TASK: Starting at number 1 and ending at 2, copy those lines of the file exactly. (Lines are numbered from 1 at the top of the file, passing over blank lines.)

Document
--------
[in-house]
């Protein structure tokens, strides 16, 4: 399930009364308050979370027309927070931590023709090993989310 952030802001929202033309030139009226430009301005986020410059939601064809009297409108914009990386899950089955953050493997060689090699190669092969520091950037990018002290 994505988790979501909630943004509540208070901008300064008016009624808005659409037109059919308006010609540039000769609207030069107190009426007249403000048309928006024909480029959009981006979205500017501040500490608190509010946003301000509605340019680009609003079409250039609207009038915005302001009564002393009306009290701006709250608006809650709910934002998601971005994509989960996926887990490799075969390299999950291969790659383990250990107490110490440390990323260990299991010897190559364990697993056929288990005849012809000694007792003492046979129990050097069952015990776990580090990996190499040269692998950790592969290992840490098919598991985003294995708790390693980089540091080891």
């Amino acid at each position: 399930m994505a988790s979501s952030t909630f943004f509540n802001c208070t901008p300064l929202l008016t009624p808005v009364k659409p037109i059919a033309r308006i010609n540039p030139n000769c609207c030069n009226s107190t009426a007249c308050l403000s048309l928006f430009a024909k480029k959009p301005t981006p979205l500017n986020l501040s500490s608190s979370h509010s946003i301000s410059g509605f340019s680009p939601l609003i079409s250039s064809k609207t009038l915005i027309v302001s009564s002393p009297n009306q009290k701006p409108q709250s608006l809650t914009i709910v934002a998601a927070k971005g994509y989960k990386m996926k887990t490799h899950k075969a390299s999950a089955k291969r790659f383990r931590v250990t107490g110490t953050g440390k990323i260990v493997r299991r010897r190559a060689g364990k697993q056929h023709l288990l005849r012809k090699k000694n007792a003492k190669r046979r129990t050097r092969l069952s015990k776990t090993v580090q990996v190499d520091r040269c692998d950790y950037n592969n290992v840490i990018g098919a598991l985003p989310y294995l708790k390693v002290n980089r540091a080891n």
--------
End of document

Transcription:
[in-house]
């Protein structure tokens, strides 16, 4: 399930009364308050979370027309927070931590023709090993989310 952030802001929202033309030139009226430009301005986020410059939601064809009297409108914009990386899950089955953050493997060689090699190669092969520091950037990018002290 994505988790979501909630943004509540208070901008300064008016009624808005659409037109059919308006010609540039000769609207030069107190009426007249403000048309928006024909480029959009981006979205500017501040500490608190509010946003301000509605340019680009609003079409250039609207009038915005302001009564002393009306009290701006709250608006809650709910934002998601971005994509989960996926887990490799075969390299999950291969790659383990250990107490110490440390990323260990299991010897190559364990697993056929288990005849012809000694007792003492046979129990050097069952015990776990580090990996190499040269692998950790592969290992840490098919598991985003294995708790390693980089540091080891």